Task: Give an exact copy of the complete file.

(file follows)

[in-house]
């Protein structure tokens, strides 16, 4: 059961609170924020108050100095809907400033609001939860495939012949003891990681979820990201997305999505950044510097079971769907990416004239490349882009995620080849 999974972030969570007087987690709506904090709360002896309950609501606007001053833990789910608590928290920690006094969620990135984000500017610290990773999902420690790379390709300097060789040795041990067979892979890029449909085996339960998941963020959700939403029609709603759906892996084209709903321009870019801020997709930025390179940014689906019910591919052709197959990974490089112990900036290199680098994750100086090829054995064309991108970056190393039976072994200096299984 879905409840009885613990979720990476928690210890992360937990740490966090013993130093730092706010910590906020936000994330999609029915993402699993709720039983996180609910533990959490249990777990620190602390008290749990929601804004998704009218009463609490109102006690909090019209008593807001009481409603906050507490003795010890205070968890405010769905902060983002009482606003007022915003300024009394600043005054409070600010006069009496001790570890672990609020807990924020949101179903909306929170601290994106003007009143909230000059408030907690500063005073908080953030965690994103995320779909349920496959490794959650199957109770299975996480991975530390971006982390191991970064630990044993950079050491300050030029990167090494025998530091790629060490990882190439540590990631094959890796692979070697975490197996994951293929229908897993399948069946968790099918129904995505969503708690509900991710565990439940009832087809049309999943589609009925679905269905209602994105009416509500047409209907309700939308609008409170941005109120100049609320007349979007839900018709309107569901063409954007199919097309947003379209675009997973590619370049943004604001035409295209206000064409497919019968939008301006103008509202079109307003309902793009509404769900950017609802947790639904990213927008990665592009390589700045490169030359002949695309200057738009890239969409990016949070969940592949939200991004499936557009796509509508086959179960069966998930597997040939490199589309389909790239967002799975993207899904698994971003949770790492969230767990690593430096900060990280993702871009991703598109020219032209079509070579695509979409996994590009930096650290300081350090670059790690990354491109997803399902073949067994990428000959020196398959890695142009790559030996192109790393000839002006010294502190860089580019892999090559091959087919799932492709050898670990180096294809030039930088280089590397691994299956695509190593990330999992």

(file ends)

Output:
[in-house]
């Protein structure tokens, strides 16, 4: 059961609170924020108050100095809907400033609001939860495939012949003891990681979820990201997305999505950044510097079971769907990416004239490349882009995620080849 999974972030969570007087987690709506904090709360002896309950609501606007001053833990789910608590928290920690006094969620990135984000500017610290990773999902420690790379390709300097060789040795041990067979892979890029449909085996339960998941963020959700939403029609709603759906892996084209709903321009870019801020997709930025390179940014689906019910591919052709197959990974490089112990900036290199680098994750100086090829054995064309991108970056190393039976072994200096299984 879905409840009885613990979720990476928690210890992360937990740490966090013993130093730092706010910590906020936000994330999609029915993402699993709720039983996180609910533990959490249990777990620190602390008290749990929601804004998704009218009463609490109102006690909090019209008593807001009481409603906050507490003795010890205070968890405010769905902060983002009482606003007022915003300024009394600043005054409070600010006069009496001790570890672990609020807990924020949101179903909306929170601290994106003007009143909230000059408030907690500063005073908080953030965690994103995320779909349920496959490794959650199957109770299975996480991975530390971006982390191991970064630990044993950079050491300050030029990167090494025998530091790629060490990882190439540590990631094959890796692979070697975490197996994951293929229908897993399948069946968790099918129904995505969503708690509900991710565990439940009832087809049309999943589609009925679905269905209602994105009416509500047409209907309700939308609008409170941005109120100049609320007349979007839900018709309107569901063409954007199919097309947003379209675009997973590619370049943004604001035409295209206000064409497919019968939008301006103008509202079109307003309902793009509404769900950017609802947790639904990213927008990665592009390589700045490169030359002949695309200057738009890239969409990016949070969940592949939200991004499936557009796509509508086959179960069966998930597997040939490199589309389909790239967002799975993207899904698994971003949770790492969230767990690593430096900060990280993702871009991703598109020219032209079509070579695509979409996994590009930096650290300081350090670059790690990354491109997803399902073949067994990428000959020196398959890695142009790559030996192109790393000839002006010294502190860089580019892999090559091959087919799932492709050898670990180096294809030039930088280089590397691994299956695509190593990330999992």